While it was two of the world’s top three players who took the titles, there were a number of upsets as the likes of Karlovic and Anderson used their serving prowess to power past some of the top seeds.

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Watch all 45 of Ivo Karlovic's aces that earned him the record of most aces in a three set match

Karlovic hammered down a record 45 aces in his victory over Tomas Berdych and tallied over 100 during his run to the semi-finals at Halle, a feat matched by Anderson on his way to the Queen’s final.

It all bodes well for the big-servers heading into Wimbledon with Anderson admitting that the surface favours the big hitters.

As well as Anderson and Karlovic, Gilles Muller also put in a good showing as he beat defending champion Grigor Dimitrov to reach the Queen’s quarter-finals where he won the first set before falling to Murray.

Super scheduling

It might seem like a minor change but the extension of the grass-court season by an extra week and upgrading Queen’s and Halle to ATP 500 events looks to have had a big impact.

Rafael Nadal
Image: Rafa Nadal: Should benefit from an extra week between the French Open and Wimbledon

With more time between the French Open and Wimbledon as well as more ranking points on offer, the number of big names making appearances at the Aegon Championships and the Gerry Weber Open shot up this year, making for a better and more exciting spectacle for the fans.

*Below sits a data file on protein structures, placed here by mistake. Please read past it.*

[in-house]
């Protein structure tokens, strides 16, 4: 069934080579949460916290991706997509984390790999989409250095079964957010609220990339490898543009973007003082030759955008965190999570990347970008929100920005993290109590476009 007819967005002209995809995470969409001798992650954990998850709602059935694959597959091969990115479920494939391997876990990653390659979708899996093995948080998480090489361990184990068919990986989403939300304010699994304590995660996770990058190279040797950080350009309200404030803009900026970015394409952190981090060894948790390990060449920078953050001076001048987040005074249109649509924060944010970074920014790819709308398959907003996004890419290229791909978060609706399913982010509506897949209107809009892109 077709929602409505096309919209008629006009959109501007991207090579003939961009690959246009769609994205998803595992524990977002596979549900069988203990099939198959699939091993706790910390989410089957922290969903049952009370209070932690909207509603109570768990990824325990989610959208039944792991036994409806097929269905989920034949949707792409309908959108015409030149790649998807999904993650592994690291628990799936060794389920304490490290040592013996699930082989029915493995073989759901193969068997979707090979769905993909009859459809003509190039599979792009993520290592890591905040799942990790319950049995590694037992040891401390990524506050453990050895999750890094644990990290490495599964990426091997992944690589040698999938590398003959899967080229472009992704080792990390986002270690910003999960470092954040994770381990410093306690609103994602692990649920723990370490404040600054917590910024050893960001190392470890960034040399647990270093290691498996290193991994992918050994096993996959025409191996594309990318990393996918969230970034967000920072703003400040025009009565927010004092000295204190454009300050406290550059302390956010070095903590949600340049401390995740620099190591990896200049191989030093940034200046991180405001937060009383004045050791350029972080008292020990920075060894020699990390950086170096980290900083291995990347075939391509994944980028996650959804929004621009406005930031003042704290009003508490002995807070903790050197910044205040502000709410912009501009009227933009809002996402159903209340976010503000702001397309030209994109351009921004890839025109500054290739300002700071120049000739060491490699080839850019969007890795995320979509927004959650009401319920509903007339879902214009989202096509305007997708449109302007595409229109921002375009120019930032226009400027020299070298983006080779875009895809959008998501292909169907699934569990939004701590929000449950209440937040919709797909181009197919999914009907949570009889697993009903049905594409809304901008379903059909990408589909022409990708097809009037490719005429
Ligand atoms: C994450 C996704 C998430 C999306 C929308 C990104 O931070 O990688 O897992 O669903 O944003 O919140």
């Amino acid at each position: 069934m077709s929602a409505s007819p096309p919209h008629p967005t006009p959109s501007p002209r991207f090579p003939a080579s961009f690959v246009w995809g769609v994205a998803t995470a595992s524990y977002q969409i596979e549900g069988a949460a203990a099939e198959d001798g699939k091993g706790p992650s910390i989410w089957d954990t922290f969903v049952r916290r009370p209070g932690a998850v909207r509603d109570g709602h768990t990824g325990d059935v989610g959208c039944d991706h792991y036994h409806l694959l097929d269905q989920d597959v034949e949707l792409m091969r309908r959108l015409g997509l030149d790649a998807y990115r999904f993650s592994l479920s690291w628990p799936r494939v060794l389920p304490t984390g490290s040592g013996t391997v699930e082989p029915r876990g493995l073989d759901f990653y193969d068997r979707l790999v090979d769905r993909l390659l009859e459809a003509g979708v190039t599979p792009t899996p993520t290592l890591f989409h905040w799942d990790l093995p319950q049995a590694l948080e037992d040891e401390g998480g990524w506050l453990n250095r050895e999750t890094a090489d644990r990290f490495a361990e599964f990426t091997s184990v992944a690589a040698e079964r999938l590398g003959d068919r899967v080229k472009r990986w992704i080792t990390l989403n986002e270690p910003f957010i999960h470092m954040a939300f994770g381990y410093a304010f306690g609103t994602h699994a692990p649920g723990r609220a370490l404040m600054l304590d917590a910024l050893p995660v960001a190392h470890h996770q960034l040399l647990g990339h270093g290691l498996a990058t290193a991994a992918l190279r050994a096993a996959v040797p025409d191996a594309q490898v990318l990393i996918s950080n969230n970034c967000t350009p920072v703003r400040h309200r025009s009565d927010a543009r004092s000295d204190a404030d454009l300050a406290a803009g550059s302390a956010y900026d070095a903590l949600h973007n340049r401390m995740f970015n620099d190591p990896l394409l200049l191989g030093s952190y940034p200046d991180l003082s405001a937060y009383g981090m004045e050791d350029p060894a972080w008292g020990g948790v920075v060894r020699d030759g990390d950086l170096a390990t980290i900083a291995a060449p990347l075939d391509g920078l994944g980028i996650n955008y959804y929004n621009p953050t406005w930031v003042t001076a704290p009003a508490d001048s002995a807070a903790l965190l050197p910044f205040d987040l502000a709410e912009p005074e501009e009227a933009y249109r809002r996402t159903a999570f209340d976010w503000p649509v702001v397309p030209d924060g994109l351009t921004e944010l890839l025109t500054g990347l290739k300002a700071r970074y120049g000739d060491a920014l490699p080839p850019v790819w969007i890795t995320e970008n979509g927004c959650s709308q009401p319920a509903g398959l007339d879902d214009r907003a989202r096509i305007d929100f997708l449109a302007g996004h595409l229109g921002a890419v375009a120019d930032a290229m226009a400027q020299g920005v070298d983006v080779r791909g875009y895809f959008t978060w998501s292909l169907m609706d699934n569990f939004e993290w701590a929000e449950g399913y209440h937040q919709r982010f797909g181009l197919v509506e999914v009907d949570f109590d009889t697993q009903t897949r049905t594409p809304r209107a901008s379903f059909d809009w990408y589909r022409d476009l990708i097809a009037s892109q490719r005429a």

It also appears to even things up slightly for players who favour the grass over clay or hard courts, both of which enjoy far longer seasons and as such carry a significantly greater proportion of the ranking points.

Even if players opt not to compete on grass before Wimbledon, as the World No 1 has done again this year, the extra week allows more time for them to recover and should mean they are able to give their all and produce their best tennis in both majors without fearing burnout.

Star names struggling

With just a week until Wimbledon there will be a number of players high up in the world rankings feeling slightly concerned.

For some injuries threaten to leave them short of full fitness if it doesn’t rule them out completely while others will be desperately hoping that the form which has deserted them returns – and quickly.

Kei Nishikori reacts in his match against Jerzy Janowicz at the Gerry Weber Open
Image: Kei Nishikori: Is a doubt for Wimbledon with a calf problem

On the injury front, world No 5 Nishikori could be a doubt for the year’s third grand slam after a calf problem forced him to withdraw from his semi-final at Halle. That came a round after Monfils injured his right adductor to put his Wimbledon participation in jeopardy too.

Meanwhile, as he continues to recover from injury, Nadal is battling for consistency. He won in Stuttgart but lost to Alexandr Dolgopolov in the first round at Queen’s. He is not alone is struggling for form and both Dimitrov and Milos Raonic, semi-finalists at the All England club last year, would probably take being inconsistent right now given their recent woes.

Then there is Stan Wawrinka, the Swiss put in a masterful display to beat Djokovic and win the French Open early in June but looks a shadow of that player when he plays on grass. Now a double grand slam winner, the pressure will be on him to rectify that at Wimbledon.